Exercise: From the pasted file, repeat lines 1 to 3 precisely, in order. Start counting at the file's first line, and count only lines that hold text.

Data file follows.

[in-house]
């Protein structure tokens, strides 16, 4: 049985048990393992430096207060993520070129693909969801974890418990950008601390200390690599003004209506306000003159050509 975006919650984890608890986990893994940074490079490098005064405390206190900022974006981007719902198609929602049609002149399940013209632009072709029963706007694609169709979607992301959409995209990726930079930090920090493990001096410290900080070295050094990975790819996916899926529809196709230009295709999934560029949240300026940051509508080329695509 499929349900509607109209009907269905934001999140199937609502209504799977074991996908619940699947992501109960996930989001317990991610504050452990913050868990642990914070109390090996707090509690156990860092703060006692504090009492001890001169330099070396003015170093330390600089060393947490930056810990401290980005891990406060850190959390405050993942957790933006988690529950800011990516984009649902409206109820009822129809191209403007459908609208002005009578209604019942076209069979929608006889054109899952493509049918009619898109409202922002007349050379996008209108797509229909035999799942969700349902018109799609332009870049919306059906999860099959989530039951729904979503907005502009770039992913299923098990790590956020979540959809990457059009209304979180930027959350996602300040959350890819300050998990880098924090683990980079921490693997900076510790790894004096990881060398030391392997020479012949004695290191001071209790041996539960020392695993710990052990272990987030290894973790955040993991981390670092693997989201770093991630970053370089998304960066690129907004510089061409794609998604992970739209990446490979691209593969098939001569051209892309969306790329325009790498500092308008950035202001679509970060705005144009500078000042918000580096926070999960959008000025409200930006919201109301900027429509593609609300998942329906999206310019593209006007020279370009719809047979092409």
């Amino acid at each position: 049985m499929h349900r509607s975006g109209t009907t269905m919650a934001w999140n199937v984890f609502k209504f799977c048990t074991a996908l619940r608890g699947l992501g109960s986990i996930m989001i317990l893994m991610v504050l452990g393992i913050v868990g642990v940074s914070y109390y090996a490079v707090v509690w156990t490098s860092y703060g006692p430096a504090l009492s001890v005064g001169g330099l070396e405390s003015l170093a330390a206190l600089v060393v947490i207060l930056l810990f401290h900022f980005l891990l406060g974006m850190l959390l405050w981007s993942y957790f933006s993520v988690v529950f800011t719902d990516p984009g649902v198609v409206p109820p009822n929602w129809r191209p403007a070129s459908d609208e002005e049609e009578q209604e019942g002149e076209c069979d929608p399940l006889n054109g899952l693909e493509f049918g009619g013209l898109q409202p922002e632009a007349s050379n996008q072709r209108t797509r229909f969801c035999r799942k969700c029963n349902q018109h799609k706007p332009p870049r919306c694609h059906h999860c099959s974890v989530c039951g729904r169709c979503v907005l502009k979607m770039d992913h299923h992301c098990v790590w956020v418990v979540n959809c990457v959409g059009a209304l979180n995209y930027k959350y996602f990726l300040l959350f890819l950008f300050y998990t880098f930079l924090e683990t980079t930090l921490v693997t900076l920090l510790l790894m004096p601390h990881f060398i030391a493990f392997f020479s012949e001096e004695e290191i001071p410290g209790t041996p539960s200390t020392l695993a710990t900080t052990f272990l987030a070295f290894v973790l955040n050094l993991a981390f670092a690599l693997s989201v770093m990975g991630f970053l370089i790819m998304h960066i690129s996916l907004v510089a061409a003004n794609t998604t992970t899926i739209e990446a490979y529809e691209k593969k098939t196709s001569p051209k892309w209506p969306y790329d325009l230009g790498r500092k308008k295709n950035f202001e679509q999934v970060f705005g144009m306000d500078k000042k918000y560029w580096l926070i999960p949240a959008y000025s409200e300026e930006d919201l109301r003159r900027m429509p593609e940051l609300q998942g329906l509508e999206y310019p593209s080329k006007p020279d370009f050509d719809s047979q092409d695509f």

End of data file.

[in-house]
């Protein structure tokens, strides 16, 4: 049985048990393992430096207060993520070129693909969801974890418990950008601390200390690599003004209506306000003159050509 975006919650984890608890986990893994940074490079490098005064405390206190900022974006981007719902198609929602049609002149399940013209632009072709029963706007694609169709979607992301959409995209990726930079930090920090493990001096410290900080070295050094990975790819996916899926529809196709230009295709999934560029949240300026940051509508080329695509 499929349900509607109209009907269905934001999140199937609502209504799977074991996908619940699947992501109960996930989001317990991610504050452990913050868990642990914070109390090996707090509690156990860092703060006692504090009492001890001169330099070396003015170093330390600089060393947490930056810990401290980005891990406060850190959390405050993942957790933006988690529950800011990516984009649902409206109820009822129809191209403007459908609208002005009578209604019942076209069979929608006889054109899952493509049918009619898109409202922002007349050379996008209108797509229909035999799942969700349902018109799609332009870049919306059906999860099959989530039951729904979503907005502009770039992913299923098990790590956020979540959809990457059009209304979180930027959350996602300040959350890819300050998990880098924090683990980079921490693997900076510790790894004096990881060398030391392997020479012949004695290191001071209790041996539960020392695993710990052990272990987030290894973790955040993991981390670092693997989201770093991630970053370089998304960066690129907004510089061409794609998604992970739209990446490979691209593969098939001569051209892309969306790329325009790498500092308008950035202001679509970060705005144009500078000042918000580096926070999960959008000025409200930006919201109301900027429509593609609300998942329906999206310019593209006007020279370009719809047979092409």
């Amino acid at each position: 049985m499929h349900r509607s975006g109209t009907t269905m919650a934001w999140n199937v984890f609502k209504f799977c048990t074991a996908l619940r608890g699947l992501g109960s986990i996930m989001i317990l893994m991610v504050l452990g393992i913050v868990g642990v940074s914070y109390y090996a490079v707090v509690w156990t490098s860092y703060g006692p430096a504090l009492s001890v005064g001169g330099l070396e405390s003015l170093a330390a206190l600089v060393v947490i207060l930056l810990f401290h900022f980005l891990l406060g974006m850190l959390l405050w981007s993942y957790f933006s993520v988690v529950f800011t719902d990516p984009g649902v198609v409206p109820p009822n929602w129809r191209p403007a070129s459908d609208e002005e049609e009578q209604e019942g002149e076209c069979d929608p399940l006889n054109g899952l693909e493509f049918g009619g013209l898109q409202p922002e632009a007349s050379n996008q072709r209108t797509r229909f969801c035999r799942k969700c029963n349902q018109h799609k706007p332009p870049r919306c694609h059906h999860c099959s974890v989530c039951g729904r169709c979503v907005l502009k979607m770039d992913h299923h992301c098990v790590w956020v418990v979540n959809c990457v959409g059009a209304l979180n995209y930027k959350y996602f990726l300040l959350f890819l950008f300050y998990t880098f930079l924090e683990t980079t930090l921490v693997t900076l920090l510790l790894m004096p601390h990881f060398i030391a493990f392997f020479s012949e001096e004695e290191i001071p410290g209790t041996p539960s200390t020392l695993a710990t900080t052990f272990l987030a070295f290894v973790l955040n050094l993991a981390f670092a690599l693997s989201v770093m990975g991630f970053l370089i790819m998304h960066i690129s996916l907004v510089a061409a003004n794609t998604t992970t899926i739209e990446a490979y529809e691209k593969k098939t196709s001569p051209k892309w209506p969306y790329d325009l230009g790498r500092k308008k295709n950035f202001e679509q999934v970060f705005g144009m306000d500078k000042k918000y560029w580096l926070i999960p949240a959008y000025s409200e300026e930006d919201l109301r003159r900027m429509p593609e940051l609300q998942g329906l509508e999206y310019p593209s080329k006007p020279d370009f050509d719809s047979q092409d695509f």